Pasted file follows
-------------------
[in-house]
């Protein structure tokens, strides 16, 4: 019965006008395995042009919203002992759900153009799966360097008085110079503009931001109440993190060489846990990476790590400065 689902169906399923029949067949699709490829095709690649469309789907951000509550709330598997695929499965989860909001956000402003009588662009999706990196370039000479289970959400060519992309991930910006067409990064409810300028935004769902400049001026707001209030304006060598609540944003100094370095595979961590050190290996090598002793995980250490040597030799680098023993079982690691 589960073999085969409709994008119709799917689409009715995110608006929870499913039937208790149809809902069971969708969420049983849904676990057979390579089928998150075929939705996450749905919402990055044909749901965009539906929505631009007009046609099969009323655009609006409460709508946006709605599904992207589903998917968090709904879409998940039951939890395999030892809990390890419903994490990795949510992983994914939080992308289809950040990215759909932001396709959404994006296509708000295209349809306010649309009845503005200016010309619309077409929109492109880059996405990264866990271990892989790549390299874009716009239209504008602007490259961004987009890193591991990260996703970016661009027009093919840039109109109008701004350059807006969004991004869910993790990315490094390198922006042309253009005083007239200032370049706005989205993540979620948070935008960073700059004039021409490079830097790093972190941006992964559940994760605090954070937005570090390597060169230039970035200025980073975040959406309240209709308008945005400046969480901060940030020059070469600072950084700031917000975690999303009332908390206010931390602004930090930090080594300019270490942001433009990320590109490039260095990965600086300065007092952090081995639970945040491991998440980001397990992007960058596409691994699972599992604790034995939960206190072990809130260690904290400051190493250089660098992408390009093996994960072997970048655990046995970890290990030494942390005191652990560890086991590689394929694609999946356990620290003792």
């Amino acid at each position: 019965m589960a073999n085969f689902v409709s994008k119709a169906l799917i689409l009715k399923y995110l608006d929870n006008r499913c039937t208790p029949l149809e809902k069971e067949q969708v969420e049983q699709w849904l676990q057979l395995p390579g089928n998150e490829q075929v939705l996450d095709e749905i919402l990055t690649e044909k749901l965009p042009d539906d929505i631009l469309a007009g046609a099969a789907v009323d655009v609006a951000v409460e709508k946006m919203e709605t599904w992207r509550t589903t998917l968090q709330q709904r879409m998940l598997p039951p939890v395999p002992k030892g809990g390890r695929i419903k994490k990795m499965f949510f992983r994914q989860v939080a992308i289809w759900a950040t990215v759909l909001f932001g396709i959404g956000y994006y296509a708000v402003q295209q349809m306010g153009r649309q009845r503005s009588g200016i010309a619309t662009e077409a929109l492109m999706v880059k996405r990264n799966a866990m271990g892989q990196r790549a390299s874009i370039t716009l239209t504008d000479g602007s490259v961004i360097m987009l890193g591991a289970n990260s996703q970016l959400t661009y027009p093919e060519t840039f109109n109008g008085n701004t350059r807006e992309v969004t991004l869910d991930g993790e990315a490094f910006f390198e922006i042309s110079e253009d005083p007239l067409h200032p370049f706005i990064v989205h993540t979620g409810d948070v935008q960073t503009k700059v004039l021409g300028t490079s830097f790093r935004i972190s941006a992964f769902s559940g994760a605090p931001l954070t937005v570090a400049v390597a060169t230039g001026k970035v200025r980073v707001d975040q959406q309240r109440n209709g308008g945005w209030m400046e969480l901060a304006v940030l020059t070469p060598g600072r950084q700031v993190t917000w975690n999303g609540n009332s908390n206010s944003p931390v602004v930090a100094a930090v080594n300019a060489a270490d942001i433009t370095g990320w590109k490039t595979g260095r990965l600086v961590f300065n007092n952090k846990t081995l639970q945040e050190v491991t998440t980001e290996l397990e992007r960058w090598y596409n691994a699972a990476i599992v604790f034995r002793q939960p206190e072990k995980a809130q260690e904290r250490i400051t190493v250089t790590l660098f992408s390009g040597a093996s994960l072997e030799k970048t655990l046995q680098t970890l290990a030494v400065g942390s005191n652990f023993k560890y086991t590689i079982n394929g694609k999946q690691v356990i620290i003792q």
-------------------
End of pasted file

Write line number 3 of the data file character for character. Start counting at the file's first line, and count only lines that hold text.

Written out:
């Amino acid at each position: 019965m589960a073999n085969f689902v409709s994008k119709a169906l799917i689409l009715k399923y995110l608006d929870n006008r499913c039937t208790p029949l149809e809902k069971e067949q969708v969420e049983q699709w849904l676990q057979l395995p390579g089928n998150e490829q075929v939705l996450d095709e749905i919402l990055t690649e044909k749901l965009p042009d539906d929505i631009l469309a007009g046609a099969a789907v009323d655009v609006a951000v409460e709508k946006m919203e709605t599904w992207r509550t589903t998917l968090q709330q709904r879409m998940l598997p039951p939890v395999p002992k030892g809990g390890r695929i419903k994490k990795m499965f949510f992983r994914q989860v939080a992308i289809w759900a950040t990215v759909l909001f932001g396709i959404g956000y994006y296509a708000v402003q295209q349809m306010g153009r649309q009845r503005s009588g200016i010309a619309t662009e077409a929109l492109m999706v880059k996405r990264n799966a866990m271990g892989q990196r790549a390299s874009i370039t716009l239209t504008d000479g602007s490259v961004i360097m987009l890193g591991a289970n990260s996703q970016l959400t661009y027009p093919e060519t840039f109109n109008g008085n701004t350059r807006e992309v969004t991004l869910d991930g993790e990315a490094f910006f390198e922006i042309s110079e253009d005083p007239l067409h200032p370049f706005i990064v989205h993540t979620g409810d948070v935008q960073t503009k700059v004039l021409g300028t490079s830097f790093r935004i972190s941006a992964f769902s559940g994760a605090p931001l954070t937005v570090a400049v390597a060169t230039g001026k970035v200025r980073v707001d975040q959406q309240r109440n209709g308008g945005w209030m400046e969480l901060a304006v940030l020059t070469p060598g600072r950084q700031v993190t917000w975690n999303g609540n009332s908390n206010s944003p931390v602004v930090a100094a930090v080594n300019a060489a270490d942001i433009t370095g990320w590109k490039t595979g260095r990965l600086v961590f300065n007092n952090k846990t081995l639970q945040e050190v491991t998440t980001e290996l397990e992007r960058w090598y596409n691994a699972a990476i599992v604790f034995r002793q939960p206190e072990k995980a809130q260690e904290r250490i400051t190493v250089t790590l660098f992408s390009g040597a093996s994960l072997e030799k970048t655990l046995q680098t970890l290990a030494v400065g942390s005191n652990f023993k560890y086991t590689i079982n394929g694609k999946q690691v356990i620290i003792q």